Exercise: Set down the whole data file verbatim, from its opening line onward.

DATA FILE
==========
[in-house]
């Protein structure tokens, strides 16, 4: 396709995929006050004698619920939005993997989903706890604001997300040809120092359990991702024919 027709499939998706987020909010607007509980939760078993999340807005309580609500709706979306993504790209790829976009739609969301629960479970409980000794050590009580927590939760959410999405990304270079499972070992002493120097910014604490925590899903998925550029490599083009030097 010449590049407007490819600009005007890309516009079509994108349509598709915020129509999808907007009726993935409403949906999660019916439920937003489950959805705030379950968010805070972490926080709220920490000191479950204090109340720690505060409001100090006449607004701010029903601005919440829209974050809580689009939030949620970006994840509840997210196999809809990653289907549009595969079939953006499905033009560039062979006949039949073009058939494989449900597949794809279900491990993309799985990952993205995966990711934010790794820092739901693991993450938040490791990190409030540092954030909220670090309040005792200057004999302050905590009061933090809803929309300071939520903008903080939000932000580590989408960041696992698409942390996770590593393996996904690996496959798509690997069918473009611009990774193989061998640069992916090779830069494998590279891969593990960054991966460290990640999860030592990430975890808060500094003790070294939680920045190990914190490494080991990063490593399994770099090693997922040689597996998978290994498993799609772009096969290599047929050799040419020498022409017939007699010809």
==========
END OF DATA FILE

[in-house]
């Protein structure tokens, strides 16, 4: 396709995929006050004698619920939005993997989903706890604001997300040809120092359990991702024919 027709499939998706987020909010607007509980939760078993999340807005309580609500709706979306993504790209790829976009739609969301629960479970409980000794050590009580927590939760959410999405990304270079499972070992002493120097910014604490925590899903998925550029490599083009030097 010449590049407007490819600009005007890309516009079509994108349509598709915020129509999808907007009726993935409403949906999660019916439920937003489950959805705030379950968010805070972490926080709220920490000191479950204090109340720690505060409001100090006449607004701010029903601005919440829209974050809580689009939030949620970006994840509840997210196999809809990653289907549009595969079939953006499905033009560039062979006949039949073009058939494989449900597949794809279900491990993309799985990952993205995966990711934010790794820092739901693991993450938040490791990190409030540092954030909220670090309040005792200057004999302050905590009061933090809803929309300071939520903008903080939000932000580590989408960041696992698409942390996770590593393996996904690996496959798509690997069918473009611009990774193989061998640069992916090779830069494998590279891969593990960054991966460290990640999860030592990430975890808060500094003790070294939680920045190990914190490494080991990063490593399994770099090693997922040689597996998978290994498993799609772009096969290599047929050799040419020498022409017939007699010809």